And there were wonderful thunderstorms all evening.

Okay. Gotta go. The platypus wails. Do something good for the planet today. And tomorrow. And day after tomorrow. And, well, that'll be a start...

Comments

( 12 comments — Have your say! )
kambriel
Apr. 22nd, 2006 04:52 pm (UTC)
Earth Footprint
Interesting little quiz; here were my results:

CATEGORY ACRES
FOOD 3.2
MOBILITY 1.5
SHELTER 1.5
GOODS/SERVICES 2
TOTAL FOOTPRINT 8


IN COMPARISON, THE AVERAGE ECOLOGICAL FOOTPRINT IN YOUR COUNTRY IS 24 ACRES PER PERSON.

WORLDWIDE, THERE EXIST 4.5 BIOLOGICALLY PRODUCTIVE ACRES PER PERSON.


IF EVERYONE LIVED LIKE YOU, WE WOULD NEED 1.8 PLANETS.
greygirlbeast
Apr. 23rd, 2006 03:47 pm (UTC)
Re: Earth Footprint
TOTAL FOOTPRINT 8

Wow. Very good!
kambriel
Apr. 23rd, 2006 05:21 pm (UTC)
Re: Earth Footprint
Pretty good, but it could be better. I think the main things that raised my score were pre-packaged/distant foods, and air travel hours.
sovay
Apr. 22nd, 2006 08:15 pm (UTC)
Unrelated to anything in this post (except perhaps "The Shores of California"), are you planning to see The Onion Cellar? I missed the production of A Clockwork Orange in which the Dolls were involved last year, but I am planning in advance this time around: and I'm very curious.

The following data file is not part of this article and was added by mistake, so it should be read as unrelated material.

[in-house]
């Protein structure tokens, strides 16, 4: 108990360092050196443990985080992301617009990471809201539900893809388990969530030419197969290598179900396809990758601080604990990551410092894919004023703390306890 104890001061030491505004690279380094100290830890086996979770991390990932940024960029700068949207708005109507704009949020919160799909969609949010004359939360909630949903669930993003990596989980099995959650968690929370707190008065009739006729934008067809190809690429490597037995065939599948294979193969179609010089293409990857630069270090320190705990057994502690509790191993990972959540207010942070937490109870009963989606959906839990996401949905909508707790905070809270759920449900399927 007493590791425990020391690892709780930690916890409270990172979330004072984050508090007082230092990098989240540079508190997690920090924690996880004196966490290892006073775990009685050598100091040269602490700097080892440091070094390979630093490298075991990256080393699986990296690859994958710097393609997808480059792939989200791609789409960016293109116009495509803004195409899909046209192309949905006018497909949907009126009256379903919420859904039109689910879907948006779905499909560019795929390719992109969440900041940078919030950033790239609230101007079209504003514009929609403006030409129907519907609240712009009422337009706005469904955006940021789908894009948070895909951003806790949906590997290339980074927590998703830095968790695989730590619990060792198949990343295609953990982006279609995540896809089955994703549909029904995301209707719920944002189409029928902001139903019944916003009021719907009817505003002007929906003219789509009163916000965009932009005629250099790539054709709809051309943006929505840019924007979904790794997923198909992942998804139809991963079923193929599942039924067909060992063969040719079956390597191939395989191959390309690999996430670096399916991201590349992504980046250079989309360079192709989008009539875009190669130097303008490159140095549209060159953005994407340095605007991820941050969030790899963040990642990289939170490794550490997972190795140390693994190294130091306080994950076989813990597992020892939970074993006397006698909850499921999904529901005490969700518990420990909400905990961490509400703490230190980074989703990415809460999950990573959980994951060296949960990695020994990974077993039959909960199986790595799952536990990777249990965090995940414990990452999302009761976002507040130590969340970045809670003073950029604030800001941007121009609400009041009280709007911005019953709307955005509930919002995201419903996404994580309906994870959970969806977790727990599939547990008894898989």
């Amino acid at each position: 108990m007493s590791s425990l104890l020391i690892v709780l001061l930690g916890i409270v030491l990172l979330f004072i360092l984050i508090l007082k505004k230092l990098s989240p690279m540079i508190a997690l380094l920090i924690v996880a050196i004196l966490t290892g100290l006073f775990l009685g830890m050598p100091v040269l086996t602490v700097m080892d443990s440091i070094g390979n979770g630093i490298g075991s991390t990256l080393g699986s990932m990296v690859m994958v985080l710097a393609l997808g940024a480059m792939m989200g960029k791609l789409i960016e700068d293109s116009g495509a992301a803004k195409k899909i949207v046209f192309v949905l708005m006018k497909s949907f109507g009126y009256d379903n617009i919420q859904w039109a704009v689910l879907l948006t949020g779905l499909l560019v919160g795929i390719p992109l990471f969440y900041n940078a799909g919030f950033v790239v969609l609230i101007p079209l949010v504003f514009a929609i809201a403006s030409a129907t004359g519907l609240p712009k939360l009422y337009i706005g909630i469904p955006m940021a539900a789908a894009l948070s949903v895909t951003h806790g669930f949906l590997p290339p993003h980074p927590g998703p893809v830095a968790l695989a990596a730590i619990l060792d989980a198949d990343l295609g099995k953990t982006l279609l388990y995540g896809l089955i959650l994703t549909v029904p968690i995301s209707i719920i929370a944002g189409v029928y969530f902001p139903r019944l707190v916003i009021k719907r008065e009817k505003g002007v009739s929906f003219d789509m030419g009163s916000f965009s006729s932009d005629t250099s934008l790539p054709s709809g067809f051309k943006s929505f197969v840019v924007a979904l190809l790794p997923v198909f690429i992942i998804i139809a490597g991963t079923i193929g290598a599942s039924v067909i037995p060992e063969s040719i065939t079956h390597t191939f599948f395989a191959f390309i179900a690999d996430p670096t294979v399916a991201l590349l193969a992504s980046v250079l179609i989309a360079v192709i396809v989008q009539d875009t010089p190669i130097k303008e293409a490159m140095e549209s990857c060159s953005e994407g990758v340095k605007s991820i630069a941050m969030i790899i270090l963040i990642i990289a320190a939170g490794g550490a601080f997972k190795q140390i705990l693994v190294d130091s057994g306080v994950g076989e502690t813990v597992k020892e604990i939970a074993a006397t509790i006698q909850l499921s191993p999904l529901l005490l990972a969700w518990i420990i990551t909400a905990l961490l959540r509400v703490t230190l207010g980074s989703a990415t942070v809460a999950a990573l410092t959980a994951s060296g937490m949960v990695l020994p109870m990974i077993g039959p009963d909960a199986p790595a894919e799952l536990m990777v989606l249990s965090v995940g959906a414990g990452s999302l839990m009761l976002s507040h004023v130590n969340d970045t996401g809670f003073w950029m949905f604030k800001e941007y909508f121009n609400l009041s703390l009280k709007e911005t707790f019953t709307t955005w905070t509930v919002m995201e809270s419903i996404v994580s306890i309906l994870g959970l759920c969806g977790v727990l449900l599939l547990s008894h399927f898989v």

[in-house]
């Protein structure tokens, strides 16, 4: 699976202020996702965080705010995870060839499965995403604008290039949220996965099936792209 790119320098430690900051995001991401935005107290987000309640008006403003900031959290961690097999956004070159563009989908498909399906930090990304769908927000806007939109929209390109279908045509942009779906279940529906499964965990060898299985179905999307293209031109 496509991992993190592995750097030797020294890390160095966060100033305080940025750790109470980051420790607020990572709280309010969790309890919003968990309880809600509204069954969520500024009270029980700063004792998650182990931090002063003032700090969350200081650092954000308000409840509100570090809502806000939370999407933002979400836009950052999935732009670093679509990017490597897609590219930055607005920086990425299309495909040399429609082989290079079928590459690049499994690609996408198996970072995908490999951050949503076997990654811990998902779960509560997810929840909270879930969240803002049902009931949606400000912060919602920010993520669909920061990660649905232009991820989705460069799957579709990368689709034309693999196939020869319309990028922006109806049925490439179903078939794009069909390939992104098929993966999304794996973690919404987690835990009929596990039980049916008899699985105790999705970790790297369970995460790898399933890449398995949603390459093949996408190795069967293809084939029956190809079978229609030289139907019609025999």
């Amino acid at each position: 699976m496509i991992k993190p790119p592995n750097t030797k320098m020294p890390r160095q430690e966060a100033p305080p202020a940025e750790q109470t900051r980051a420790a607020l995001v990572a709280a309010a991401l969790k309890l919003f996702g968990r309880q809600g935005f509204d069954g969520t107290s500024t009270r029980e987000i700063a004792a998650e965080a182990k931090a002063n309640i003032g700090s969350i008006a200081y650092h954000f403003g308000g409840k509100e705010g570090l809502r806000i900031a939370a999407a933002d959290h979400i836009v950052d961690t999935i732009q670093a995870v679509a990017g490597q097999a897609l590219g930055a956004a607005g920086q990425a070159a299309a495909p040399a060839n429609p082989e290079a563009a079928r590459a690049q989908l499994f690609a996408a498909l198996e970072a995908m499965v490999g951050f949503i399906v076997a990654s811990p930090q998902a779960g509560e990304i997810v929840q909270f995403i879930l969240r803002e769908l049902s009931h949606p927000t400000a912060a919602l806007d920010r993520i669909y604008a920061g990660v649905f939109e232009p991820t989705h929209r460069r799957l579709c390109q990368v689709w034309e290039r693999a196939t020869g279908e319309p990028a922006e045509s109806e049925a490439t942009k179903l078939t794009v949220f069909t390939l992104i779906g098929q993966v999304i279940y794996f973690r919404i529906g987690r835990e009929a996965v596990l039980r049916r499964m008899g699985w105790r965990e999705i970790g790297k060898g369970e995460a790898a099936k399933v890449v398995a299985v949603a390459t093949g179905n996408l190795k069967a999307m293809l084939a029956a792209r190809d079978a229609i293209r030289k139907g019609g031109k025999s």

greygirlbeast
Apr. 23rd, 2006 03:45 pm (UTC)
Unrelated to anything in this post (except perhaps "The Shores of California"), are you planning to see The Onion Cellar?

I would love to, but doubt I'll have the opportunity.
sovay
Apr. 23rd, 2006 06:47 pm (UTC)
I figured I would at least ask: it's not until the winter, so you might have time to budget.
setsuled
Apr. 22nd, 2006 09:22 pm (UTC)
I've spent the past couples days catching up on the Sirenia Digest. I must say I think it's the best work of yours I've read, and I've loved your other things.

This may be due in part to my perspective, but I find a richness in these vignettes that's almost cinematic; in a great movie, there're multiple levels of things to appreciate that aren't necessarily linear, and are yet at the same time related to one another. Like the photography and the set design and so forth. I get this same impression of lush depth from your vignettes.

I love the fact that the bulk of these vignettes seem devoted to places in between points other stories might devote themselves to exclusively. There's an exciting realisation that there are a hundred different circumstances between what the conscious mind normally perceives as the sequence of events. Like how "Untitled 17" isn't simply a story of someone's vicious tryst with a wolf-like entity in the forest. It's as much about impressions and how they change, and the prominence of the indescribable but unmistakable threads.